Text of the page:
By Agustin Franco, Ph.D., Sydney, N.S.W., Australia
This article is dedicated to those who spend their lives growing this beautiful, but unusual carnivorous plant. Cephalotus follicularis (labillardiere, 1806), commonly known as the West Australian pitcher plant, Albany pitcher plant or Australian ground pitcher, is the only species of the genus Cephalotus. The word “Cephalotus” comes from the greek “kephalotos” meaning "headed", which refers to the filaments of the stamens. The word “follicularis” refers to follicles or small sacs, which describes the shape of the carnivorous pitchers [Fig. 1]. [pic]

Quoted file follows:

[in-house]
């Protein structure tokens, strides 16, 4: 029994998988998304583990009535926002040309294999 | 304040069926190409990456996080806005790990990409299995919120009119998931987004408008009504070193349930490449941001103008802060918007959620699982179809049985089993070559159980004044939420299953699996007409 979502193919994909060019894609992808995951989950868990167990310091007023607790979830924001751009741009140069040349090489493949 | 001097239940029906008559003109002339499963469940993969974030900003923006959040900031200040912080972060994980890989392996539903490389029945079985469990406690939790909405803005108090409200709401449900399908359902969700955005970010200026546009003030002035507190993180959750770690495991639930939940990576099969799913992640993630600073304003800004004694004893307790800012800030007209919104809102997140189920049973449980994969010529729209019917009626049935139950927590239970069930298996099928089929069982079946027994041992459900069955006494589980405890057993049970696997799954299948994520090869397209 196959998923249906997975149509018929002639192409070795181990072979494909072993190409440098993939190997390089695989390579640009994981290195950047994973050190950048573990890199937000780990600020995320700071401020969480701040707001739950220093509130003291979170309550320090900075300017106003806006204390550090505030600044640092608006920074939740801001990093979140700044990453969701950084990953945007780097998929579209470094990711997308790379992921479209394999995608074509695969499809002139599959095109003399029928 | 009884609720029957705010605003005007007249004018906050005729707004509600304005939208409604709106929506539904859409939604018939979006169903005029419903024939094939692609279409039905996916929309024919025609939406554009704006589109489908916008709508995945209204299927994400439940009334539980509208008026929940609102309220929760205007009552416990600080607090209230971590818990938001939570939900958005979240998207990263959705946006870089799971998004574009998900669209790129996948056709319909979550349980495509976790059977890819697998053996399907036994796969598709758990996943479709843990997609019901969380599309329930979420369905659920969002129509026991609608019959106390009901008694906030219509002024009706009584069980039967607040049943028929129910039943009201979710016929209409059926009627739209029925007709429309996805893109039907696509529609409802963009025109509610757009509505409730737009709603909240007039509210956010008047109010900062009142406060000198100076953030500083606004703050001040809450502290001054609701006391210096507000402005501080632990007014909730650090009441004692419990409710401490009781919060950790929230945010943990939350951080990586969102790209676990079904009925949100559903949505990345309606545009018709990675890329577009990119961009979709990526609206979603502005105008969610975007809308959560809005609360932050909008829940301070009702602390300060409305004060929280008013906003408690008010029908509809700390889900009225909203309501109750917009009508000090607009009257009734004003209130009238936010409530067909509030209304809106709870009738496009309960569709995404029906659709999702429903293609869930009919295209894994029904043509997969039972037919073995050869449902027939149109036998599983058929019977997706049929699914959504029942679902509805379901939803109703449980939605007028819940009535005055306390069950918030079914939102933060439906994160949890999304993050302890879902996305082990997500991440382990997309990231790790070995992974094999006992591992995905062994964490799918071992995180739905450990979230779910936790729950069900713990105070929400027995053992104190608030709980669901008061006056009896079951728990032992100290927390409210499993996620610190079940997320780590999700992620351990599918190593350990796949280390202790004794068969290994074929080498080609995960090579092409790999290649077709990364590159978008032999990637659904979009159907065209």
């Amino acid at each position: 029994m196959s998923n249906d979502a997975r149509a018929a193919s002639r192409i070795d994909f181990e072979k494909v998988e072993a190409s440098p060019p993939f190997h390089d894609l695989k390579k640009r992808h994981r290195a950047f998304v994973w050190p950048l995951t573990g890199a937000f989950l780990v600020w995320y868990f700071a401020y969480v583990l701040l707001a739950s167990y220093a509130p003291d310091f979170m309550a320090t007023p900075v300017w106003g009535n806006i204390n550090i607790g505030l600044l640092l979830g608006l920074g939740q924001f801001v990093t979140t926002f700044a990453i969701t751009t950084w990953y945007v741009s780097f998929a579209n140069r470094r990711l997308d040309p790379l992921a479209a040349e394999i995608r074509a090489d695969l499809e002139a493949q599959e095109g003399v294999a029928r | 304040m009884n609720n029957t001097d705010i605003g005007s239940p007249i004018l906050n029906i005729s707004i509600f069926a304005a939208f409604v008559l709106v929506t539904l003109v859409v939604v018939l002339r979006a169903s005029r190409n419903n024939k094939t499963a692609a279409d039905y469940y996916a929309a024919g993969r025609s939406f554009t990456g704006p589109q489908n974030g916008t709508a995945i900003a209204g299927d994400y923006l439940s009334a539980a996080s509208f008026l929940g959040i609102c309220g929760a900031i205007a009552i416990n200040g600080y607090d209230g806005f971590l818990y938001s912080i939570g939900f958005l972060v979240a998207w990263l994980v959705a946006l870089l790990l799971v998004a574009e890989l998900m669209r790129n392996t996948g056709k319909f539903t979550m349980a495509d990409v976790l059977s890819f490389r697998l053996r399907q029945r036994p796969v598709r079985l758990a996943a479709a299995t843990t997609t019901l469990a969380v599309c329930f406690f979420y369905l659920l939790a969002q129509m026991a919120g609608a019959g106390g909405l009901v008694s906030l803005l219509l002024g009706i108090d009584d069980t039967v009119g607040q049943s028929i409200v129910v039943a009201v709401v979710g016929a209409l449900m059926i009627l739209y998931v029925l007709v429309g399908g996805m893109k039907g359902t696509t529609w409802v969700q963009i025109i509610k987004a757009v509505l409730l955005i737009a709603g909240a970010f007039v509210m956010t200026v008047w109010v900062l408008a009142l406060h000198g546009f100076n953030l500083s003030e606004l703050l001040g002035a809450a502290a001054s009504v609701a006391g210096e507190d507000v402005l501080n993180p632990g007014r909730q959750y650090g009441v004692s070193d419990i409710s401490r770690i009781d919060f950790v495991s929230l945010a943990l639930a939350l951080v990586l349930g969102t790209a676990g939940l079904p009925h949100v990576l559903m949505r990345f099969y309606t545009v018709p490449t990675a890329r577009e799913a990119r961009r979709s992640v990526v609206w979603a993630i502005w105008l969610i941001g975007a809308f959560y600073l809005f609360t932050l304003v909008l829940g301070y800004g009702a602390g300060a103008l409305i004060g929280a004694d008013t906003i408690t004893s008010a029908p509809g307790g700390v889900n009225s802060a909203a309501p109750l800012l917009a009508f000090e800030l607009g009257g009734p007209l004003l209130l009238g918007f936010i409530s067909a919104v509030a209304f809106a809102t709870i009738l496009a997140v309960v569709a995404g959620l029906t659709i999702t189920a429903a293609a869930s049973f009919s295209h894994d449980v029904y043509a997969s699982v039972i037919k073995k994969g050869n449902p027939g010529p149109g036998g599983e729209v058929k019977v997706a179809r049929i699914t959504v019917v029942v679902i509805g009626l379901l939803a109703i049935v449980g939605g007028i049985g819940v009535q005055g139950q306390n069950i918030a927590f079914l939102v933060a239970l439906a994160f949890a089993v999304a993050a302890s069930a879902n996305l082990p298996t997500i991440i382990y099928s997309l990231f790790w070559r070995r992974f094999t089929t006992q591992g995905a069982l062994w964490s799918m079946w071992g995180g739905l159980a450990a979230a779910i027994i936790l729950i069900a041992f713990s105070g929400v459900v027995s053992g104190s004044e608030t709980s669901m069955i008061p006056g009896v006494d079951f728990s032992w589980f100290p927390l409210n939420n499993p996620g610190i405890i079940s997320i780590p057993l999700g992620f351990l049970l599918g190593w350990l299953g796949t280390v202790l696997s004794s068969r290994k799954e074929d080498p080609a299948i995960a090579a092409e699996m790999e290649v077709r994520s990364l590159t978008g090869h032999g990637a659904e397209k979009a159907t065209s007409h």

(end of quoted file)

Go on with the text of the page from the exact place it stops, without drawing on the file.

Fig 1. Cephalotus follicularis in the wild. (Photo courtesy of Mrs. Pat Johns, Wildflowers Society of Western Australia) The plant’s original habitat is Southwestern Australia, its range of distribution is about a 400 km strip from regional Albany to Eusselton (Western Australia). This plant naturally grows in a meso-mediterranean climate characterized by cool and wet winters followed by hot summers. However, the temperature fluctuations in this area almost never reach below 5ºC in winter and hardly exceed 25ºC in summer, but it can rise up to 40ºC (Cheers, 1992) As most carnivorous plants, it prefers a humid environment and loves to grow amongst grasses and shrubs. In other words, it prefers shaded areas. If the plant grows under direct sunlight, it accumulates anthocyanin, a pigment responsible for the red colouration of the pitchers. In nature, Cephalotus mainly grows in a mixture of sand, grass, and peat while dieting on mainly crawling insects such as ants. Cephalotus follicularis has two types of leaves: non-carnivorous and carnivorous. The non-carnivorous leaves are usually spear-shaped; even though, during the winter, round non-carnivorous leaves are produced. The carnivorous leaf or pitcher is one of nature’s masterpieces. It has a peristome or mouth filled with inner pointing teeth. The lid has translucent segments alternating with darker ones and has three functions: The first one involves attracting insects by showing the reflection of the water at the bottom of the pitcher through its semi-transparent segments. The second function is to keep the rain-water out of the pitcher; and the third function is to maintain the internal humidity in hot days, by superimposing over the mouth of the pitcher. As the levels of humidity return to normal, the lid would move back to its original position. The outer walls of the pitcher have a T-shaped central rib with hairs along the sides and two lateral ridges also with hairs that serve as ladders for the insects attracted by the sweet nectar contained within the pitcher. The mouth or peristome has around 24 inward pointing teeth (Lloyd, 1976) . Mature pitchers have these teeth of up to 4mm long in the center of the mouth, while other varieties with similar size pitcher have smaller teeth of up to 2.5 mm long. The inner wall of the pitcher is coated with wax creating a very slippery surface. The inward pointing teeth, in combination with the slippery inner surface of the pitcher, makes any insect’s attempt to escape futile. The lid also varies in shape. While some Cephalotus have an inverted spoon-shaped lid, others have a half shell-shaped lid. The pitcher is filled with bacteria and digestive enzymes, which will break down and absorb proteins and other nutrients from the prey. (Lowrie, 1998). There are some variations in the shape of the pitcher as well. The most common pitcher type has an elliptical-shaped mouth. There is another variety with a very narrow and cylindrical mouth and a sausage-shaped pitcher. This variety of Cephalotus produce fairly long pitchers (up to 5 cm long) and wide non-carnivorous leaves (Phill Mann’s collection). One of the most interesting topics amongst carnivorous plant growers is Cephalotus follicularis pitcher size. The “typical form” of Cephalotus...